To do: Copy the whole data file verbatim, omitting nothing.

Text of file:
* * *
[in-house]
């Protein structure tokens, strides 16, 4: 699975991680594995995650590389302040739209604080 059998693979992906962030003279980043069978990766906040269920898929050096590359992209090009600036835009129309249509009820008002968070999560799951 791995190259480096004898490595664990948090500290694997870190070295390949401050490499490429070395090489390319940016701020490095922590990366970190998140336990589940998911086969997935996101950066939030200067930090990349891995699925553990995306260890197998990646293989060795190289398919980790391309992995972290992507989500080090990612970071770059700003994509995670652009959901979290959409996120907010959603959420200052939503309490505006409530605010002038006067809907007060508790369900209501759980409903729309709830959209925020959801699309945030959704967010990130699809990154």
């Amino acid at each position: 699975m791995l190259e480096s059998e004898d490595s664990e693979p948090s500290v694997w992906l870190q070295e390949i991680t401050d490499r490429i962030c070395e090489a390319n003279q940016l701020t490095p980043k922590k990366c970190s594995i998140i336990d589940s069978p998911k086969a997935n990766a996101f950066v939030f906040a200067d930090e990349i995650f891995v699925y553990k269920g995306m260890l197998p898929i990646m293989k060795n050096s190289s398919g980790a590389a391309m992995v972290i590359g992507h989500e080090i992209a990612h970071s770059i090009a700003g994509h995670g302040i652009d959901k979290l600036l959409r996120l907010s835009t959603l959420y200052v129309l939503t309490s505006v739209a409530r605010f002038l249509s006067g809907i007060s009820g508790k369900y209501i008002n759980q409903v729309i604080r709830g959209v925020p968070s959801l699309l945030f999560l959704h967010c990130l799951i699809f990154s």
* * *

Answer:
[in-house]
């Protein structure tokens, strides 16, 4: 699975991680594995995650590389302040739209604080 059998693979992906962030003279980043069978990766906040269920898929050096590359992209090009600036835009129309249509009820008002968070999560799951 791995190259480096004898490595664990948090500290694997870190070295390949401050490499490429070395090489390319940016701020490095922590990366970190998140336990589940998911086969997935996101950066939030200067930090990349891995699925553990995306260890197998990646293989060795190289398919980790391309992995972290992507989500080090990612970071770059700003994509995670652009959901979290959409996120907010959603959420200052939503309490505006409530605010002038006067809907007060508790369900209501759980409903729309709830959209925020959801699309945030959704967010990130699809990154």
């Amino acid at each position: 699975m791995l190259e480096s059998e004898d490595s664990e693979p948090s500290v694997w992906l870190q070295e390949i991680t401050d490499r490429i962030c070395e090489a390319n003279q940016l701020t490095p980043k922590k990366c970190s594995i998140i336990d589940s069978p998911k086969a997935n990766a996101f950066v939030f906040a200067d930090e990349i995650f891995v699925y553990k269920g995306m260890l197998p898929i990646m293989k060795n050096s190289s398919g980790a590389a391309m992995v972290i590359g992507h989500e080090i992209a990612h970071s770059i090009a700003g994509h995670g302040i652009d959901k979290l600036l959409r996120l907010s835009t959603l959420y200052v129309l939503t309490s505006v739209a409530r605010f002038l249509s006067g809907i007060s009820g508790k369900y209501i008002n759980q409903v729309i604080r709830g959209v925020p968070s959801l699309l945030f999560l959704h967010c990130l799951i699809f990154s």